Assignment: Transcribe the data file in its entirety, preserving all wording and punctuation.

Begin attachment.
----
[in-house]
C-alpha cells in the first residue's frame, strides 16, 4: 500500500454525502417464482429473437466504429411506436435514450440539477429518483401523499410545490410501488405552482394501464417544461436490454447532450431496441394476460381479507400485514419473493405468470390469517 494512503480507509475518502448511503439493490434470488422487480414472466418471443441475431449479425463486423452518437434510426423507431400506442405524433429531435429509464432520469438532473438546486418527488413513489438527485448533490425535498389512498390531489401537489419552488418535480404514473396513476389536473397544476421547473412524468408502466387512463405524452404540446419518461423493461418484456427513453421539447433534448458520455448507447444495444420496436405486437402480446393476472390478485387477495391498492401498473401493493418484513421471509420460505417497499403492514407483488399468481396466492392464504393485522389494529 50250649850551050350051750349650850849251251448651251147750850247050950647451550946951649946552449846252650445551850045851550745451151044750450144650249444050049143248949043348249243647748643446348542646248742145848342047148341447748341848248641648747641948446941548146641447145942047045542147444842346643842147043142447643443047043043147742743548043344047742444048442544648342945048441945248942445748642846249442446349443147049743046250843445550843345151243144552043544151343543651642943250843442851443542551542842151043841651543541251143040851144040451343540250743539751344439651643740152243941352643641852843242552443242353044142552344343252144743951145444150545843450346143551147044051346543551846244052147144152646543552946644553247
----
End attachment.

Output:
[in-house]
C-alpha cells in the first residue's frame, strides 16, 4: 500500500454525502417464482429473437466504429411506436435514450440539477429518483401523499410545490410501488405552482394501464417544461436490454447532450431496441394476460381479507400485514419473493405468470390469517 494512503480507509475518502448511503439493490434470488422487480414472466418471443441475431449479425463486423452518437434510426423507431400506442405524433429531435429509464432520469438532473438546486418527488413513489438527485448533490425535498389512498390531489401537489419552488418535480404514473396513476389536473397544476421547473412524468408502466387512463405524452404540446419518461423493461418484456427513453421539447433534448458520455448507447444495444420496436405486437402480446393476472390478485387477495391498492401498473401493493418484513421471509420460505417497499403492514407483488399468481396466492392464504393485522389494529 50250649850551050350051750349650850849251251448651251147750850247050950647451550946951649946552449846252650445551850045851550745451151044750450144650249444050049143248949043348249243647748643446348542646248742145848342047148341447748341848248641648747641948446941548146641447145942047045542147444842346643842147043142447643443047043043147742743548043344047742444048442544648342945048441945248942445748642846249442446349443147049743046250843445550843345151243144552043544151343543651642943250843442851443542551542842151043841651543541251143040851144040451343540250743539751344439651643740152243941352643641852843242552443242353044142552344343252144743951145444150545843450346143551147044051346543551846244052147144152646543552946644553247